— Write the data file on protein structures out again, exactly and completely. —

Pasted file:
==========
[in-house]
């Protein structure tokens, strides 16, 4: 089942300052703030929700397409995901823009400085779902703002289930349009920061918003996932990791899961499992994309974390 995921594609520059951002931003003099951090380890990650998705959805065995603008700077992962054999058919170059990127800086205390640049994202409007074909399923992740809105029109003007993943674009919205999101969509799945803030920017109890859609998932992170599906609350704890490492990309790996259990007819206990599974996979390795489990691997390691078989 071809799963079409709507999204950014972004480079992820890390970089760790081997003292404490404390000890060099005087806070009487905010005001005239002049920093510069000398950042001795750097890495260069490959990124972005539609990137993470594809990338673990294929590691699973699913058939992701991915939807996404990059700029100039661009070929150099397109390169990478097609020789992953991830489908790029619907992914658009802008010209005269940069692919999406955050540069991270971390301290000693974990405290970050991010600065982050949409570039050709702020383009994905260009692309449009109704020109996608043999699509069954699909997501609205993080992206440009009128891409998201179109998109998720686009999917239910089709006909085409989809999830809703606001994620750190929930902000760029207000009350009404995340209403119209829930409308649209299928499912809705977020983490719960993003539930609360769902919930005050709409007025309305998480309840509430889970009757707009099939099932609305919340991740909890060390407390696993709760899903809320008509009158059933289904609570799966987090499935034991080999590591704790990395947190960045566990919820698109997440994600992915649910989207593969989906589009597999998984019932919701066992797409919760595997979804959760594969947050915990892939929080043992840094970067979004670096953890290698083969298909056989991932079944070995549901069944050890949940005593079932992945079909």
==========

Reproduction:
[in-house]
């Protein structure tokens, strides 16, 4: 089942300052703030929700397409995901823009400085779902703002289930349009920061918003996932990791899961499992994309974390 995921594609520059951002931003003099951090380890990650998705959805065995603008700077992962054999058919170059990127800086205390640049994202409007074909399923992740809105029109003007993943674009919205999101969509799945803030920017109890859609998932992170599906609350704890490492990309790996259990007819206990599974996979390795489990691997390691078989 071809799963079409709507999204950014972004480079992820890390970089760790081997003292404490404390000890060099005087806070009487905010005001005239002049920093510069000398950042001795750097890495260069490959990124972005539609990137993470594809990338673990294929590691699973699913058939992701991915939807996404990059700029100039661009070929150099397109390169990478097609020789992953991830489908790029619907992914658009802008010209005269940069692919999406955050540069991270971390301290000693974990405290970050991010600065982050949409570039050709702020383009994905260009692309449009109704020109996608043999699509069954699909997501609205993080992206440009009128891409998201179109998109998720686009999917239910089709006909085409989809999830809703606001994620750190929930902000760029207000009350009404995340209403119209829930409308649209299928499912809705977020983490719960993003539930609360769902919930005050709409007025309305998480309840509430889970009757707009099939099932609305919340991740909890060390407390696993709760899903809320008509009158059933289904609570799966987090499935034991080999590591704790990395947190960045566990919820698109997440994600992915649910989207593969989906589009597999998984019932919701066992797409919760595997979804959760594969947050915990892939929080043992840094970067979004670096953890290698083969298909056989991932079944070995549901069944050890949940005593079932992945079909």